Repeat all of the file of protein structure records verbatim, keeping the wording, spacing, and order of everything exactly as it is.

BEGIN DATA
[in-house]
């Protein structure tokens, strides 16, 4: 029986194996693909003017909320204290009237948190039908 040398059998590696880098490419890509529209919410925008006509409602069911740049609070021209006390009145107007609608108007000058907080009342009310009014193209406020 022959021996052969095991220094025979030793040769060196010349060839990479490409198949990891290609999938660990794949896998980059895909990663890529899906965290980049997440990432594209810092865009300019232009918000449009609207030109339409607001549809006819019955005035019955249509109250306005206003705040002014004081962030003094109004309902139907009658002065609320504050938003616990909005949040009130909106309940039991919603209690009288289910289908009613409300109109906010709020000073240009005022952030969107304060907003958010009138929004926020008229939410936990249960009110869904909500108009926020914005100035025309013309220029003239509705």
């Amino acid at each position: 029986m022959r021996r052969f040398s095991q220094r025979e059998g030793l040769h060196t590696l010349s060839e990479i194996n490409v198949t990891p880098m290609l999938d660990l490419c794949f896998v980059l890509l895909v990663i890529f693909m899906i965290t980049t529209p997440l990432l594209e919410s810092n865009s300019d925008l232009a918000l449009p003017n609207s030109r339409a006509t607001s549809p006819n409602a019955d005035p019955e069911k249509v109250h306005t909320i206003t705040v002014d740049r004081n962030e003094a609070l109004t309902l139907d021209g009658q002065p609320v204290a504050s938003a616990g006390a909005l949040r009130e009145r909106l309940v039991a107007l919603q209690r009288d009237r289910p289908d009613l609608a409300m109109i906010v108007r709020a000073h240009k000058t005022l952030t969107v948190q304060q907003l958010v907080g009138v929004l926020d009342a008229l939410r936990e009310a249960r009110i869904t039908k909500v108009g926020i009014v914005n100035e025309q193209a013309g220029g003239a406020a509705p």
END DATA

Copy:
[in-house]
């Protein structure tokens, strides 16, 4: 029986194996693909003017909320204290009237948190039908 040398059998590696880098490419890509529209919410925008006509409602069911740049609070021209006390009145107007609608108007000058907080009342009310009014193209406020 022959021996052969095991220094025979030793040769060196010349060839990479490409198949990891290609999938660990794949896998980059895909990663890529899906965290980049997440990432594209810092865009300019232009918000449009609207030109339409607001549809006819019955005035019955249509109250306005206003705040002014004081962030003094109004309902139907009658002065609320504050938003616990909005949040009130909106309940039991919603209690009288289910289908009613409300109109906010709020000073240009005022952030969107304060907003958010009138929004926020008229939410936990249960009110869904909500108009926020914005100035025309013309220029003239509705």
């Amino acid at each position: 029986m022959r021996r052969f040398s095991q220094r025979e059998g030793l040769h060196t590696l010349s060839e990479i194996n490409v198949t990891p880098m290609l999938d660990l490419c794949f896998v980059l890509l895909v990663i890529f693909m899906i965290t980049t529209p997440l990432l594209e919410s810092n865009s300019d925008l232009a918000l449009p003017n609207s030109r339409a006509t607001s549809p006819n409602a019955d005035p019955e069911k249509v109250h306005t909320i206003t705040v002014d740049r004081n962030e003094a609070l109004t309902l139907d021209g009658q002065p609320v204290a504050s938003a616990g006390a909005l949040r009130e009145r909106l309940v039991a107007l919603q209690r009288d009237r289910p289908d009613l609608a409300m109109i906010v108007r709020a000073h240009k000058t005022l952030t969107v948190q304060q907003l958010v907080g009138v929004l926020d009342a008229l939410r936990e009310a249960r009110i869904t039908k909500v108009g926020i009014v914005n100035e025309q193209a013309g220029g003239a406020a509705p």